"Thanks." I run past her. I can't wait for the elevator. I rush up the three flights with Jack right behind me.
Tessie yells after me, "Hey, Gladdy. Where's the fire?"
We hear raucous laughter coming from inside Sophie's apartment. And at the same time it dawns on me that Tessie didn't look worried.
No one hears us knock. The screen door is unlocked so we walk in, Jack and I still schlepping my suitcase. Silence falls as we step into the bedroom and they see us. Astonishment flashes across every face.
There roly-poly Sophie is, propped up in bed, dressed all in lavender: nightie, bed jacket, and ribbons in her matching lavender hair. Looking very healthy. Holding court. Eating chocolate. The girls surround her, seated on kitchen chairs and munching on goodies. Her bed is a riot of fashion magazines and candy boxes.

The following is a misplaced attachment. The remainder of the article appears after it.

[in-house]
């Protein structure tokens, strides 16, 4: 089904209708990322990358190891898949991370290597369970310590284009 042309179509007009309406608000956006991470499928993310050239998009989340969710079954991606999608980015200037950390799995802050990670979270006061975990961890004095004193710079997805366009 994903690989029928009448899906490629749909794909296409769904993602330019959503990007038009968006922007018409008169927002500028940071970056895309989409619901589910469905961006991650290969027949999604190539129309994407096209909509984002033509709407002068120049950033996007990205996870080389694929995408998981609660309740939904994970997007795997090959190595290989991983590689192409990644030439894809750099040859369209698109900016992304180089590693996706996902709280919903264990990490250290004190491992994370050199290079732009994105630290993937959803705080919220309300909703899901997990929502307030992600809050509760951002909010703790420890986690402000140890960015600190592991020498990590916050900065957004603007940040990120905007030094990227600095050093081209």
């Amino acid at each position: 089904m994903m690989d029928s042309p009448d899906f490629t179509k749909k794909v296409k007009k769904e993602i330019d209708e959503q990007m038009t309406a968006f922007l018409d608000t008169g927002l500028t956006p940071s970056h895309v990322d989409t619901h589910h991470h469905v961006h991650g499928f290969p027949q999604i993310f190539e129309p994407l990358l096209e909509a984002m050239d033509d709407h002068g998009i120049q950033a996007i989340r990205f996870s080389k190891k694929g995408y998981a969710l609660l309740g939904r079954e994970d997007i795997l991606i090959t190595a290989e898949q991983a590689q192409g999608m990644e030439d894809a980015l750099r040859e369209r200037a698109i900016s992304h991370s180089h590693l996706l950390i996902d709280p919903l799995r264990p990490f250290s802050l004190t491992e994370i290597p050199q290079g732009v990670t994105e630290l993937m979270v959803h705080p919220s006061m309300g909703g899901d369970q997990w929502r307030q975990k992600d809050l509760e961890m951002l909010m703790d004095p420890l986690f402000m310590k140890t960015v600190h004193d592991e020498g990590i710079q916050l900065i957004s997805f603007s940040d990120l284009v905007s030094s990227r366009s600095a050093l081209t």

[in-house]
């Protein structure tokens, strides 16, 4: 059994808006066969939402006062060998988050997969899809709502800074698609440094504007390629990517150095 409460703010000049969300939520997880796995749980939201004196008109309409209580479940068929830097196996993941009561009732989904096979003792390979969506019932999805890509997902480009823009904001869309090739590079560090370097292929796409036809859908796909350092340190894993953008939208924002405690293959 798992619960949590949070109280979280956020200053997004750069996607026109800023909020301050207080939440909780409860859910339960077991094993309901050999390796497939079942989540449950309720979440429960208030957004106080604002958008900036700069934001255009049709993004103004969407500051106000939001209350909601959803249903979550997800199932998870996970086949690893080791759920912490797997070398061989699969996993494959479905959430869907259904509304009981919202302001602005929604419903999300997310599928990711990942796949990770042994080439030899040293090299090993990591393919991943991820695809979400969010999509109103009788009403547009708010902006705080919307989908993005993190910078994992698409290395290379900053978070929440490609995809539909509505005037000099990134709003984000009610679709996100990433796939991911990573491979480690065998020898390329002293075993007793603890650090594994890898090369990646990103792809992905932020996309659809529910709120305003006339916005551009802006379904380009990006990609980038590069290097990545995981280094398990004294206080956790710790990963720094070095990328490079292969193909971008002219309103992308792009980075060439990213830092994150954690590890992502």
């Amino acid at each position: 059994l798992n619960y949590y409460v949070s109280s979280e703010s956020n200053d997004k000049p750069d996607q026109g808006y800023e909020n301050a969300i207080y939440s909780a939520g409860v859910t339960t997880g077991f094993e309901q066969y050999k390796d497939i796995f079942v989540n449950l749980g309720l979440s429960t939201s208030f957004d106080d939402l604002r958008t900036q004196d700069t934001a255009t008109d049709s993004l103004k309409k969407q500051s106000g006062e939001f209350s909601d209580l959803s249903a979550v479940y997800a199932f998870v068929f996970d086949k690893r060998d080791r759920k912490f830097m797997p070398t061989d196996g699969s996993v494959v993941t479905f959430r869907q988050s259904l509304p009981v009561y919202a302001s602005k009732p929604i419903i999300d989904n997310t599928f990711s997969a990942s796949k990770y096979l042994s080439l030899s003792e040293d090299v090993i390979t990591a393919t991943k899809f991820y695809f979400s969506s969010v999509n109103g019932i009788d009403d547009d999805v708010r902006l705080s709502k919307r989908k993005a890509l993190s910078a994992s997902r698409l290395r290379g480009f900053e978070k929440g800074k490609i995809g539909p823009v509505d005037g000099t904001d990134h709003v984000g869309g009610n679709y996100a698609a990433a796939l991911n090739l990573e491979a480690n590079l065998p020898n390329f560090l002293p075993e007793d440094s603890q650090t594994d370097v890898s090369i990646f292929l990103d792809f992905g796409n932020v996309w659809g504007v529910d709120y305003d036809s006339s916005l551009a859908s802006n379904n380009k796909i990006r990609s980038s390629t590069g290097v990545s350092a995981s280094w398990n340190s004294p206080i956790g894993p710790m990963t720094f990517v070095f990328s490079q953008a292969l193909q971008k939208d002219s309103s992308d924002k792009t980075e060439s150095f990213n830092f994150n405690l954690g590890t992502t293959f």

"What are you two doing here?" Evvie asks, amazed.
"I thought you were ill," I say to Sophie, with ice in my voice.
"False alarm," answers Sophie gaily. "Pacemaker needed adjustments."
"But how did you know?" Evvie asks, frowning at me, sensing something is not right or we wouldn't be back this soon.
"You missed all the excitement," Bella says in her usual whisper. "We all got to ride in a helicopter."
"I thought I would faint," Ida adds, patting her tight bun. "You know how easy I get motion sickness. I closed my eyes the entire trip."
Sophie admonishes, "And you missed all the good scenery."
"And unfortunately we missed the last bingo session of the trip," Evvie says, aiming her annoyance at Sophie.